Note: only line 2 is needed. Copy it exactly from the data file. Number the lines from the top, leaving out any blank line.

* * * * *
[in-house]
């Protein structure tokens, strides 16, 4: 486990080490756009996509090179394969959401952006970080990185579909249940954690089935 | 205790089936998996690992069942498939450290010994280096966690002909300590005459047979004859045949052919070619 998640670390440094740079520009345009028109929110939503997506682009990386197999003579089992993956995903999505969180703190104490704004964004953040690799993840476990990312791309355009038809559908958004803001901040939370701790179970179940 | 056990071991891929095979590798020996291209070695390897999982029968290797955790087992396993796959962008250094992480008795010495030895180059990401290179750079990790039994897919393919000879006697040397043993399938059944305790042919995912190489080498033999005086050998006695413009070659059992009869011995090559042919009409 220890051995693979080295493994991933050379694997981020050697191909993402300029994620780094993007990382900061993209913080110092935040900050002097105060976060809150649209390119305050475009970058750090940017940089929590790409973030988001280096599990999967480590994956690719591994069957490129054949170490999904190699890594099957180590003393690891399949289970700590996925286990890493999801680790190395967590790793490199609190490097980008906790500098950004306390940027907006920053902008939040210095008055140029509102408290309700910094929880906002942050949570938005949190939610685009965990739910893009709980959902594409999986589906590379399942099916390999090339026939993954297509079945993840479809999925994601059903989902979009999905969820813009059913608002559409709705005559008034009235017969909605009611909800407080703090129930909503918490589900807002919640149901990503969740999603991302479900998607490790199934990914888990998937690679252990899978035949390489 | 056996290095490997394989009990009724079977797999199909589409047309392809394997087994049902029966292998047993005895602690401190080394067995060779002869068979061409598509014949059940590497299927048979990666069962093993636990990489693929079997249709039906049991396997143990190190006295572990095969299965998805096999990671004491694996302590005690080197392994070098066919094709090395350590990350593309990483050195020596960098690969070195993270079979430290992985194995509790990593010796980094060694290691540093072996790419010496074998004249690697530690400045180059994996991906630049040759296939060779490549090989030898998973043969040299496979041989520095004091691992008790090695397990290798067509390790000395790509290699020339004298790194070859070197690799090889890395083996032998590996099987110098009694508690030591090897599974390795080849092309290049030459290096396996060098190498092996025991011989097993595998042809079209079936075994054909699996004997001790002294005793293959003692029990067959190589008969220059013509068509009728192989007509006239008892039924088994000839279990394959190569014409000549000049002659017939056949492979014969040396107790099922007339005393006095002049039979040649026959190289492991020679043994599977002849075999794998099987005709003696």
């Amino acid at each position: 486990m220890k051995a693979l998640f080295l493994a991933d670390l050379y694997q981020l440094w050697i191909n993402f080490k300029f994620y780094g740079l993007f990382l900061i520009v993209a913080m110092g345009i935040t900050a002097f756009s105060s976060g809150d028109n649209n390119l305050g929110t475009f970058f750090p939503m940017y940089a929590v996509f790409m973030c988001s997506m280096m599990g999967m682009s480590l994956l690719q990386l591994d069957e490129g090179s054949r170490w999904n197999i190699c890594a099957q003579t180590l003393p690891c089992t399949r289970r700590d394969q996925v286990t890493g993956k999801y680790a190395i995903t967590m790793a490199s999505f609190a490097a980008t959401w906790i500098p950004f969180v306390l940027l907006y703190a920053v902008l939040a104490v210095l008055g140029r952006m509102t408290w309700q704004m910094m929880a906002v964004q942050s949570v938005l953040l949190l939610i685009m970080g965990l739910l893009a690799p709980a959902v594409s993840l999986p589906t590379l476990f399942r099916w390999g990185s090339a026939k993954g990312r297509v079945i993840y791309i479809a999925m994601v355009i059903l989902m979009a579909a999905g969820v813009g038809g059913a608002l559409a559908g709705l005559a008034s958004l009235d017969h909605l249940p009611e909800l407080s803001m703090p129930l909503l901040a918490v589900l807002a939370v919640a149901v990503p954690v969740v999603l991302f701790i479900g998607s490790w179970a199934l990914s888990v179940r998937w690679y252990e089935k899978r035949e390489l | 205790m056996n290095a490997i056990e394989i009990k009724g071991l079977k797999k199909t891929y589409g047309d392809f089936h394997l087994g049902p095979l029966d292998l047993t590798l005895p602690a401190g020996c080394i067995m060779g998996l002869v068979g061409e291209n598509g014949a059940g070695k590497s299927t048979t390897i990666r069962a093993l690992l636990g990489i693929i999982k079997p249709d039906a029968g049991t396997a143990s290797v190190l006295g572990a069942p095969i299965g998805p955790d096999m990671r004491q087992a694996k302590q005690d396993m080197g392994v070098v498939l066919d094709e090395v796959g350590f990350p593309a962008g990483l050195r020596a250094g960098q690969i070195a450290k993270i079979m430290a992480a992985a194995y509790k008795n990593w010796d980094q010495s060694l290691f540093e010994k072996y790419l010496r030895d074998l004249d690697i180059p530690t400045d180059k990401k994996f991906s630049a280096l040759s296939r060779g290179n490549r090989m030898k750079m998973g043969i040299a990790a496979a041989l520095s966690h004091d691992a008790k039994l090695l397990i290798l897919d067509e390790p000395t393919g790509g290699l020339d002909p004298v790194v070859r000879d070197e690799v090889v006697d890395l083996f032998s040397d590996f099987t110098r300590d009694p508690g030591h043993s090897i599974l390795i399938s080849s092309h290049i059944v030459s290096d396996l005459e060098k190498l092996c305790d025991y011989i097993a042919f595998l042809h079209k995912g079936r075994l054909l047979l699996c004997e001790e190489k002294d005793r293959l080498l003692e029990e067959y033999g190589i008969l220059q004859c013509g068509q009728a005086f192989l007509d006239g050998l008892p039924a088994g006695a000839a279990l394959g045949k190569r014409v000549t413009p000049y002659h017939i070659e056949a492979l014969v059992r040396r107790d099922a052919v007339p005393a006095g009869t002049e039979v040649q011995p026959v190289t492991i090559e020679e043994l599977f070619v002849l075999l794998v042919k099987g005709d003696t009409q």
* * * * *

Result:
């Protein structure tokens, strides 16, 4: 486990080490756009996509090179394969959401952006970080990185579909249940954690089935 | 205790089936998996690992069942498939450290010994280096966690002909300590005459047979004859045949052919070619 998640670390440094740079520009345009028109929110939503997506682009990386197999003579089992993956995903999505969180703190104490704004964004953040690799993840476990990312791309355009038809559908958004803001901040939370701790179970179940 | 056990071991891929095979590798020996291209070695390897999982029968290797955790087992396993796959962008250094992480008795010495030895180059990401290179750079990790039994897919393919000879006697040397043993399938059944305790042919995912190489080498033999005086050998006695413009070659059992009869011995090559042919009409 220890051995693979080295493994991933050379694997981020050697191909993402300029994620780094993007990382900061993209913080110092935040900050002097105060976060809150649209390119305050475009970058750090940017940089929590790409973030988001280096599990999967480590994956690719591994069957490129054949170490999904190699890594099957180590003393690891399949289970700590996925286990890493999801680790190395967590790793490199609190490097980008906790500098950004306390940027907006920053902008939040210095008055140029509102408290309700910094929880906002942050949570938005949190939610685009965990739910893009709980959902594409999986589906590379399942099916390999090339026939993954297509079945993840479809999925994601059903989902979009999905969820813009059913608002559409709705005559008034009235017969909605009611909800407080703090129930909503918490589900807002919640149901990503969740999603991302479900998607490790199934990914888990998937690679252990899978035949390489 | 056996290095490997394989009990009724079977797999199909589409047309392809394997087994049902029966292998047993005895602690401190080394067995060779002869068979061409598509014949059940590497299927048979990666069962093993636990990489693929079997249709039906049991396997143990190190006295572990095969299965998805096999990671004491694996302590005690080197392994070098066919094709090395350590990350593309990483050195020596960098690969070195993270079979430290992985194995509790990593010796980094060694290691540093072996790419010496074998004249690697530690400045180059994996991906630049040759296939060779490549090989030898998973043969040299496979041989520095004091691992008790090695397990290798067509390790000395790509290699020339004298790194070859070197690799090889890395083996032998590996099987110098009694508690030591090897599974390795080849092309290049030459290096396996060098190498092996025991011989097993595998042809079209079936075994054909699996004997001790002294005793293959003692029990067959190589008969220059013509068509009728192989007509006239008892039924088994000839279990394959190569014409000549000049002659017939056949492979014969040396107790099922007339005393006095002049039979040649026959190289492991020679043994599977002849075999794998099987005709003696």